Here’s an example: Let’s say you discover from a census entry that your great-grandmother was running a boarding-house (or perhaps her husband was listed as the proprietor, but you are guessing she probably did a lot of the daily work for it). Googling the phrase running a boarding house gets you top search results about the modern practice of running a boarding house. Instead, add two more words to your search: historical and census (the latter will capture results about this occupation as it appears in the census). As you can see from this revised search, the top results are exactly the kind of thing you want to read.

Note that the second and third search results are from Google Books (the URL in the search result starts with “books.google”). The first appears to be a history book and the second an academic study. Books written by experts in their field and packed with citations are just the kinds of high-quality research sources you want to find. (Click here to learn more about using Google Books.)

Historical documentaries and old film footage can show you an occupation at work, such as mining, working on the railroad, logging, working at a textile mill, sharecrop-farming. Look for these on YouTube. For example, Contributing Editor Sunny Morton was curious after learning from a city directory that her grandmother was a telephone operator in the 1940s. What did that involve?

She went to YouTube and found some fantastic 1940s-era training videos showing operators at work. While some of these may be staged performances, with every operator smiling for the camera and doing her job in tip-top shape, they do show long rows of operators at their stations and give an idea of what their responsibilities were. Sunny could see how they were expected to dress and behave and what their daily tasks looked like. Here’s a quick example of the kinds of short training videos she found:

The idea that telephone operators handled emergency calls surprised Sunny, who grew up in the 9-1-1 era. As a young woman just past high school, Sunny’s grandmother would have been coached to respond to frantic callers and dispatch first responders. Sunny’s grandma would also have received training on how to handle different kinds of calls, such as party lines and long-distance routing through multiple switchboards.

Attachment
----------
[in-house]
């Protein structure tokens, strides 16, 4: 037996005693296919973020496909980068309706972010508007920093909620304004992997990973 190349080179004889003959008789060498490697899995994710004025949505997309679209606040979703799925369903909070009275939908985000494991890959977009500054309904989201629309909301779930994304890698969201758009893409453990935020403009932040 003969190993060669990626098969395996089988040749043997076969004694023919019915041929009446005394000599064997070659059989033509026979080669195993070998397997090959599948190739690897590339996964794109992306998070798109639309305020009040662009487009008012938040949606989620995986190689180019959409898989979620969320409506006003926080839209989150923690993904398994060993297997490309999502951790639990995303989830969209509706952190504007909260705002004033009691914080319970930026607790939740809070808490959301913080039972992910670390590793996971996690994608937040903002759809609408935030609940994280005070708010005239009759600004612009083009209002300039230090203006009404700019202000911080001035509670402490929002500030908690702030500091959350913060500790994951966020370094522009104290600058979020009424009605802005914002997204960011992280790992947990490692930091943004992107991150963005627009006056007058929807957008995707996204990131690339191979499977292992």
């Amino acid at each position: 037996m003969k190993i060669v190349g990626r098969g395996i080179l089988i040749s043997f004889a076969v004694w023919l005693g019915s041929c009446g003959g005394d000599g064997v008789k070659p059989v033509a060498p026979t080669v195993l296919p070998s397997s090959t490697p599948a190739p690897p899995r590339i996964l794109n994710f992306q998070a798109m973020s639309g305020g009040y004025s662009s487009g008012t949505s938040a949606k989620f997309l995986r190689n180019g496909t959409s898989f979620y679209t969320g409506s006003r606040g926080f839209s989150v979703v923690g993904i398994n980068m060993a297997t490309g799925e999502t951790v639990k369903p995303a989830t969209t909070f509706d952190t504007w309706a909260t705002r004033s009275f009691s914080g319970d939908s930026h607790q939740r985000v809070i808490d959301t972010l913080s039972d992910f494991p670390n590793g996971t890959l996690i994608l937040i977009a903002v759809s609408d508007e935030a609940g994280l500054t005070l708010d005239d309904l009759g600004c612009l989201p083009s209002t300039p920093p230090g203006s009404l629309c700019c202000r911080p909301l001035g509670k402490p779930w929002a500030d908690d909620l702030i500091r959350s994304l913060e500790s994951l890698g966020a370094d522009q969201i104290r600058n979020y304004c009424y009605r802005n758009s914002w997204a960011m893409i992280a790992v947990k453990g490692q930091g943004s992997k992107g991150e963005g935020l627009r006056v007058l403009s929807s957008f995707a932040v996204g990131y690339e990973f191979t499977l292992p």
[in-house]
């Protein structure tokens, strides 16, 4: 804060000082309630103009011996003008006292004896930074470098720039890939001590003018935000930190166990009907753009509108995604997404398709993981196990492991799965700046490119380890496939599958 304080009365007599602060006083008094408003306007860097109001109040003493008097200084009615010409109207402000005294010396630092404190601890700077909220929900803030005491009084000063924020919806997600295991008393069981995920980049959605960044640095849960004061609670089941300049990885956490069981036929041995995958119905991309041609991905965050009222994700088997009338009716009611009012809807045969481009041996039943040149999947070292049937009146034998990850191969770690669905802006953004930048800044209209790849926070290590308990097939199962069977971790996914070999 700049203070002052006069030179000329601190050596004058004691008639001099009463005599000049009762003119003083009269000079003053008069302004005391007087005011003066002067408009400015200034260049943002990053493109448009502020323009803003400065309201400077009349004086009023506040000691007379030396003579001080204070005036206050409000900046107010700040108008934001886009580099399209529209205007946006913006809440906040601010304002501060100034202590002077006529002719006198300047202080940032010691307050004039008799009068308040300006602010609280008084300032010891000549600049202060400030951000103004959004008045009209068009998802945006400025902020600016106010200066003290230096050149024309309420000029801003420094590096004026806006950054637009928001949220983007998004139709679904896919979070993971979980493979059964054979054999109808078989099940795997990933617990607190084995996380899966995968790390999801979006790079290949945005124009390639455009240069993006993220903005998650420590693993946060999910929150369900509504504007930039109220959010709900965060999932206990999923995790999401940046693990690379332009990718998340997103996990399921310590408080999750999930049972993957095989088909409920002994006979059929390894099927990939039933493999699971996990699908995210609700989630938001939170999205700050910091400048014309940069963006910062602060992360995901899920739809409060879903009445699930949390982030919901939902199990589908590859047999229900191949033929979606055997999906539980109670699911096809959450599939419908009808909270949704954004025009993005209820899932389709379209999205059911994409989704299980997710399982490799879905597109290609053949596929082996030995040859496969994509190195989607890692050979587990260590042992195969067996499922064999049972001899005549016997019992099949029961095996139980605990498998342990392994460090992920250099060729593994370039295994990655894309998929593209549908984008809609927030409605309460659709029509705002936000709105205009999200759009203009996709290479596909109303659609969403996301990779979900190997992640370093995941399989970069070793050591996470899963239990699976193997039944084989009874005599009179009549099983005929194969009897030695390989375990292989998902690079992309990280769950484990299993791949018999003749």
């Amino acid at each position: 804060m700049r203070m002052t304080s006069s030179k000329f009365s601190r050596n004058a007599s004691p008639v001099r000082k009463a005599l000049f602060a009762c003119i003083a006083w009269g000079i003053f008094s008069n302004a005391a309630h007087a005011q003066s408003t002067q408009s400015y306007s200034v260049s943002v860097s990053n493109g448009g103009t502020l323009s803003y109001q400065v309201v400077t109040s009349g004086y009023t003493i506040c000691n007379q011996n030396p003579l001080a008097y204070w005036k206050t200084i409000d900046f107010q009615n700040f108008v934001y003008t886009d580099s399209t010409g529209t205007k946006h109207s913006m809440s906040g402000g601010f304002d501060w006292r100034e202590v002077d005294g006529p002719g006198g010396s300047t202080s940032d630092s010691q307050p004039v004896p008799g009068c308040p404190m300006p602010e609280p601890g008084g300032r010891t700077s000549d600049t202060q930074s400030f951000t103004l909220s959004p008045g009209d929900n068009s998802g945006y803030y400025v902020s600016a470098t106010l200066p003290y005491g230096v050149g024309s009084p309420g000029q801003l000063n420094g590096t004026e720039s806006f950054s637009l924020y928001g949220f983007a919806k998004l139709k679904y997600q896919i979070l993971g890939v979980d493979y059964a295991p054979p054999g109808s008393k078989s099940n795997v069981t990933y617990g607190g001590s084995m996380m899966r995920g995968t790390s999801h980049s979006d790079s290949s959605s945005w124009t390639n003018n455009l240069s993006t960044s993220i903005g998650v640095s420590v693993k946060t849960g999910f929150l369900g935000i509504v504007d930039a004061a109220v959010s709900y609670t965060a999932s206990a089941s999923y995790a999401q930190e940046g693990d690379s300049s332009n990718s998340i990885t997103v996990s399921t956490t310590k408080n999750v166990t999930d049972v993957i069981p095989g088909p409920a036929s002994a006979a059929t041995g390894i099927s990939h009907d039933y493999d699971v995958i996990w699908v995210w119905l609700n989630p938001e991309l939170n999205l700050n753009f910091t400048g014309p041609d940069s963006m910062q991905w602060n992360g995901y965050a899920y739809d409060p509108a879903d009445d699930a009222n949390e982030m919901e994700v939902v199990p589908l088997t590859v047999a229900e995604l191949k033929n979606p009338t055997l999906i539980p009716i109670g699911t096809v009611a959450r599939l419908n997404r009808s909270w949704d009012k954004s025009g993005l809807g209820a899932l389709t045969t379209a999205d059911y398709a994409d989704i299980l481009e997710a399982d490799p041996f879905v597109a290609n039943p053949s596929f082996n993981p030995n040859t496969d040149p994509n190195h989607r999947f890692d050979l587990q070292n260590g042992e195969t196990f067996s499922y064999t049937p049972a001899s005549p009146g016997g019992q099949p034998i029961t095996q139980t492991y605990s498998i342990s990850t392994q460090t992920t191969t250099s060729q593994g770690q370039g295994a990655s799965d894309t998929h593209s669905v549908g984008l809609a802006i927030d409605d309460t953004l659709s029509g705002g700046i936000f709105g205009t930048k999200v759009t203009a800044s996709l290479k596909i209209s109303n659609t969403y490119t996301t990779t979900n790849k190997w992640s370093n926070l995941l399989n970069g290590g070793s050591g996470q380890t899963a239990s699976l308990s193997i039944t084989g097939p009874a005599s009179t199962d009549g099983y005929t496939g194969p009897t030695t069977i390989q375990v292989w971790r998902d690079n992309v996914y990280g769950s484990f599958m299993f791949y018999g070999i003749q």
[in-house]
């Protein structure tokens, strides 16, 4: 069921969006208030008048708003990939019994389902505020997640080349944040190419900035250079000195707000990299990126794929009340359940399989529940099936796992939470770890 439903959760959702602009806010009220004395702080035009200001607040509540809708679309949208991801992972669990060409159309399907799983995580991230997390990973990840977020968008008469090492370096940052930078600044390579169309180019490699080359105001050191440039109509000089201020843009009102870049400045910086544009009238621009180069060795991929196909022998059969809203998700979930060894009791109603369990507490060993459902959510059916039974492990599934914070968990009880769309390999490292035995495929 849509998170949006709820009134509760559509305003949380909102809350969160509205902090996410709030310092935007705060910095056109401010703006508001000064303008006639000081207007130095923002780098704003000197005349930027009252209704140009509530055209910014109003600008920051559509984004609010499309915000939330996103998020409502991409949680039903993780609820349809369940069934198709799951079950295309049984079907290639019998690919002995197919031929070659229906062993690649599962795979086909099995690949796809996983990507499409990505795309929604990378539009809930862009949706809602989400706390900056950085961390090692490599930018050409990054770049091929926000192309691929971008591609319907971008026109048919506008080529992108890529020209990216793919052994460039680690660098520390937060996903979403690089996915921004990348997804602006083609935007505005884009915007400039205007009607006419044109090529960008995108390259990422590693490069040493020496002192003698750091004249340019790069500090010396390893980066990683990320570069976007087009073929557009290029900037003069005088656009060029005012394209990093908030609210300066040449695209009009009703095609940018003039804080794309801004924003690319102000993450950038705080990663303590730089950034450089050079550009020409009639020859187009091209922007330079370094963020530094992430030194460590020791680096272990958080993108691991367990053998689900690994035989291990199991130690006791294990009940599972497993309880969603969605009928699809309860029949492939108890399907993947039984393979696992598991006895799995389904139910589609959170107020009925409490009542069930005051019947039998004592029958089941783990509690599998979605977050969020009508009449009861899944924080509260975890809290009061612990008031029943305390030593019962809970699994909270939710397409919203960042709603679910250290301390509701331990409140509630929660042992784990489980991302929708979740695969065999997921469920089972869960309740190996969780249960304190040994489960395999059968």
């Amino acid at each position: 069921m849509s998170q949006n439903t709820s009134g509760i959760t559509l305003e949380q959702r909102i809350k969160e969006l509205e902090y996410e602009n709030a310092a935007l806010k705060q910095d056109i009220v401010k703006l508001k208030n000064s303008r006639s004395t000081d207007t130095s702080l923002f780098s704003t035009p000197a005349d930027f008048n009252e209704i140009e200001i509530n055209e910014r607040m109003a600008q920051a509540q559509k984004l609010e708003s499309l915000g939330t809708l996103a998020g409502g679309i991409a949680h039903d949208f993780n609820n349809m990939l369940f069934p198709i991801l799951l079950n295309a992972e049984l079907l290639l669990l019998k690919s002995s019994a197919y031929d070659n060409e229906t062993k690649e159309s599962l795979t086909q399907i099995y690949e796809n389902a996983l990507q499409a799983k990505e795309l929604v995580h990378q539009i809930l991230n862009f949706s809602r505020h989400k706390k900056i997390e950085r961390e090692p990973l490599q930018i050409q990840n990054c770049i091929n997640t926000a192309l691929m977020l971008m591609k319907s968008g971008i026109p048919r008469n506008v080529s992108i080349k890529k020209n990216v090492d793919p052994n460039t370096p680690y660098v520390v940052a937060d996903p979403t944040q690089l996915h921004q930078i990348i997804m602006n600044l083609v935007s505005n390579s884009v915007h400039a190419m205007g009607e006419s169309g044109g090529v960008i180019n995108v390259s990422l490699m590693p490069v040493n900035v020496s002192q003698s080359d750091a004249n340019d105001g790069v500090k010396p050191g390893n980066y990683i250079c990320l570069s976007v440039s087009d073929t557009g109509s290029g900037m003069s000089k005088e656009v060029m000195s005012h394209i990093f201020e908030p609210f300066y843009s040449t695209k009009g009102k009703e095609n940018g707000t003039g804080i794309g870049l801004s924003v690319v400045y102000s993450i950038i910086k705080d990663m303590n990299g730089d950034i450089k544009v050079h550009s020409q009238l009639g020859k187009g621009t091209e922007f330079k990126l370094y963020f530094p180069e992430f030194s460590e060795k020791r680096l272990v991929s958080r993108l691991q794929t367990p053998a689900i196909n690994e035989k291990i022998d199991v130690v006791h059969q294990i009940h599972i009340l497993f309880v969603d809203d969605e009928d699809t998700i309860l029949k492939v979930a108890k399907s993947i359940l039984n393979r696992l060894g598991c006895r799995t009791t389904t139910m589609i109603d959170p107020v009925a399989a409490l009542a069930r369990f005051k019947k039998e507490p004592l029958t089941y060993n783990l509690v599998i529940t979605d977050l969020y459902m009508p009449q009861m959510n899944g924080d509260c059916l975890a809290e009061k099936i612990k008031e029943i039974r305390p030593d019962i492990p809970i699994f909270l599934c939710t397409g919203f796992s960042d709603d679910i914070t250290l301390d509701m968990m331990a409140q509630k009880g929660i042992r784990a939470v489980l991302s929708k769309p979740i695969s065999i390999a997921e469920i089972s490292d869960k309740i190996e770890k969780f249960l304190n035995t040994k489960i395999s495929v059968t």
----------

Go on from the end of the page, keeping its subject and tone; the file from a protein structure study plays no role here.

Click here for tips on finding old film footage online. Just for inspiration and proof that this really does work, here’s a video Sunny found after following my tips: it’s her husband’s great-grandfather driving his fire engine in 1937! (Click here to read Sunny’s story about that amazing discovery.)

3: Look for any records created by or about the business itself

If your relative worked at a major factory or mill, such as The Ford Motor Company or Lowell Mill, you may find historical books, documentaries and even museum exhibits specifically about them. But smaller businesses often received a shout-out in local history books, too. So it can pay off to run Google searches with the names of family businesses (or even the type of business, such as tailor, hotel or restaurant) and the name of the town and state. (Add the word history to narrow search results.)

Here’s an example an ecstatic Genealogy Gems listener sent in. He was tipped off by an old map about a place called Todd Pond in his ancestor’s small town. His ancestors were surnamed Todd and lived right there. So he Googled Todds Pond North Attleboro and found a real gem! His family’s business was mentioned in a local history:

“In the days before electric refrigeration, North Attleborough’s homes and stores relied upon ice harvested from either Whiting’s Pond or Todd’s Pond (depicted here). By the time this 1906 photograph was taken, farmers George, Henry, James, and William Todd found selling ice more profitable than farming and founded the Oldham Ice Co.”

(For copyright reasons, we can’t show the picture here. But click here to read more about Thom’s discovery and access the book for yourself.)

Businesses themselves often created records. Stores kept ledgers. Factories and other businesses may have kept personnel records and employee pay cards. They may have published newsletters or histories. Sunny shared the following two fun examples with me:

City directories from the 1950s state that her grandfather worked at the Sinton Dairy (he was the husband of the telephone operator, who by this time was a stay-at-home mom). Among the family papers handed down to one of their children was a company brochure. A picture in the brochure shows him standing next to a vat of ice cream.

The father of the ice cream man, Sunny’s great-grandpa, worked at Colorado Fuel & Iron for most of his life. Her mom Cheryl, a professional genealogy librarian, visited the Steelworks Center of the West, which holds the records of the Colorado Fuel & Iron Company in its archive. Cheryl was able to get a copy of her grandfather’s employment application and work record. Though it’s partly illegible, this work record summarizes his dates of employment and steady progress through the ranks to become a foreman.